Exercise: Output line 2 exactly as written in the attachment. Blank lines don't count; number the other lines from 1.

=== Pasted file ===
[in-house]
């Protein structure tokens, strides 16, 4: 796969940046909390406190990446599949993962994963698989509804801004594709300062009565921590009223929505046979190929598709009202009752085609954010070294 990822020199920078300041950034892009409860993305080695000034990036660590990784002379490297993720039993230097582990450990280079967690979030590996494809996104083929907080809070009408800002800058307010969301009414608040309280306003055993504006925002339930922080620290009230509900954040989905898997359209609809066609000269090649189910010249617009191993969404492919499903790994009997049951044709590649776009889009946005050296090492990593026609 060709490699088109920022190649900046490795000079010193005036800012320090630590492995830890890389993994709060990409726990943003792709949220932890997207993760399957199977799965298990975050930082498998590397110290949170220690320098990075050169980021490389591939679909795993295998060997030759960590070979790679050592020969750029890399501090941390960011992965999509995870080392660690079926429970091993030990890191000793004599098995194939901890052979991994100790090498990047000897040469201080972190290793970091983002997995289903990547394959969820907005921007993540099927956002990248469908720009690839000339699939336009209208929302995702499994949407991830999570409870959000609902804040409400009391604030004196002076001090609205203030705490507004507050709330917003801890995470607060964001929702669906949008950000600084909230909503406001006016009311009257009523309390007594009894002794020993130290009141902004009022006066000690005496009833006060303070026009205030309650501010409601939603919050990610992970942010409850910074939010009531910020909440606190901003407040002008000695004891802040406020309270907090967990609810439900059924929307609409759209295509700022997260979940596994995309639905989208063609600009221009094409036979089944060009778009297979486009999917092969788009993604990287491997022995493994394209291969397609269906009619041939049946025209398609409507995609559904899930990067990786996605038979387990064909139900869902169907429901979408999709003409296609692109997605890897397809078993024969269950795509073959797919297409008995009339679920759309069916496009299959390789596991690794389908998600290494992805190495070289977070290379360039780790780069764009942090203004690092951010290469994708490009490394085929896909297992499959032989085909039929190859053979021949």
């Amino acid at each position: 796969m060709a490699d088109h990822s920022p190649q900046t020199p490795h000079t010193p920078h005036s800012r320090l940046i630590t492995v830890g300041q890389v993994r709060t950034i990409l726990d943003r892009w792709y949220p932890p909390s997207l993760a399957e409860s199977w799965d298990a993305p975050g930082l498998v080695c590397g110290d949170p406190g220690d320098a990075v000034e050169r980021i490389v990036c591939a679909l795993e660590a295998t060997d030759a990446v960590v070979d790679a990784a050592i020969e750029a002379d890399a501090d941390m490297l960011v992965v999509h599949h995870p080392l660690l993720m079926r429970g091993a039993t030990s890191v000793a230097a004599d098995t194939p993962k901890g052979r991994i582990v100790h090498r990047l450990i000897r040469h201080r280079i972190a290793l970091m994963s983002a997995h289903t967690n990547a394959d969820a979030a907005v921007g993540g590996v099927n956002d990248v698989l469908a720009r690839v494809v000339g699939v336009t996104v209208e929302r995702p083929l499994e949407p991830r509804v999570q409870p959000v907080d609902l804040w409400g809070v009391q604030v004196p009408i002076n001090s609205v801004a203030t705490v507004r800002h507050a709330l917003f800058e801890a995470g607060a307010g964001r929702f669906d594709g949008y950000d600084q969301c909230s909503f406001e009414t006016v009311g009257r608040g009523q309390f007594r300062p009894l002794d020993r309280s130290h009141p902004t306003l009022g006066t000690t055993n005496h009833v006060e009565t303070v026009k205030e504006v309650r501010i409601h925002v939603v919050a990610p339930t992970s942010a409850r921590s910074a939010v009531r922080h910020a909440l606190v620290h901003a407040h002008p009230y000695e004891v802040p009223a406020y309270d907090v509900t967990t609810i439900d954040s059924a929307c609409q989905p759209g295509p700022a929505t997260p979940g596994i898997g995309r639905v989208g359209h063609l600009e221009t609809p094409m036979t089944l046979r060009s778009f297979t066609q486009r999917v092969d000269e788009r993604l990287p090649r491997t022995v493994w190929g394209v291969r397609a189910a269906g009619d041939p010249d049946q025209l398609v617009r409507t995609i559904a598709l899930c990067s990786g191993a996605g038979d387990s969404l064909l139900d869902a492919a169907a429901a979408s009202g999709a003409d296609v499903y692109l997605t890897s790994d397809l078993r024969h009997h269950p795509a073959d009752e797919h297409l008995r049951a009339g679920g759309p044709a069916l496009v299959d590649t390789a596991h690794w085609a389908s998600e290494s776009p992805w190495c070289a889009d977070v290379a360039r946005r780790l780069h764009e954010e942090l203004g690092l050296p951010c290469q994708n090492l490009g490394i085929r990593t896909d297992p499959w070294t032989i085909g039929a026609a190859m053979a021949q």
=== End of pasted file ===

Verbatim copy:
């Protein structure tokens, strides 16, 4: 796969940046909390406190990446599949993962994963698989509804801004594709300062009565921590009223929505046979190929598709009202009752085609954010070294 990822020199920078300041950034892009409860993305080695000034990036660590990784002379490297993720039993230097582990450990280079967690979030590996494809996104083929907080809070009408800002800058307010969301009414608040309280306003055993504006925002339930922080620290009230509900954040989905898997359209609809066609000269090649189910010249617009191993969404492919499903790994009997049951044709590649776009889009946005050296090492990593026609 060709490699088109920022190649900046490795000079010193005036800012320090630590492995830890890389993994709060990409726990943003792709949220932890997207993760399957199977799965298990975050930082498998590397110290949170220690320098990075050169980021490389591939679909795993295998060997030759960590070979790679050592020969750029890399501090941390960011992965999509995870080392660690079926429970091993030990890191000793004599098995194939901890052979991994100790090498990047000897040469201080972190290793970091983002997995289903990547394959969820907005921007993540099927956002990248469908720009690839000339699939336009209208929302995702499994949407991830999570409870959000609902804040409400009391604030004196002076001090609205203030705490507004507050709330917003801890995470607060964001929702669906949008950000600084909230909503406001006016009311009257009523309390007594009894002794020993130290009141902004009022006066000690005496009833006060303070026009205030309650501010409601939603919050990610992970942010409850910074939010009531910020909440606190901003407040002008000695004891802040406020309270907090967990609810439900059924929307609409759209295509700022997260979940596994995309639905989208063609600009221009094409036979089944060009778009297979486009999917092969788009993604990287491997022995493994394209291969397609269906009619041939049946025209398609409507995609559904899930990067990786996605038979387990064909139900869902169907429901979408999709003409296609692109997605890897397809078993024969269950795509073959797919297409008995009339679920759309069916496009299959390789596991690794389908998600290494992805190495070289977070290379360039780790780069764009942090203004690092951010290469994708490009490394085929896909297992499959032989085909039929190859053979021949």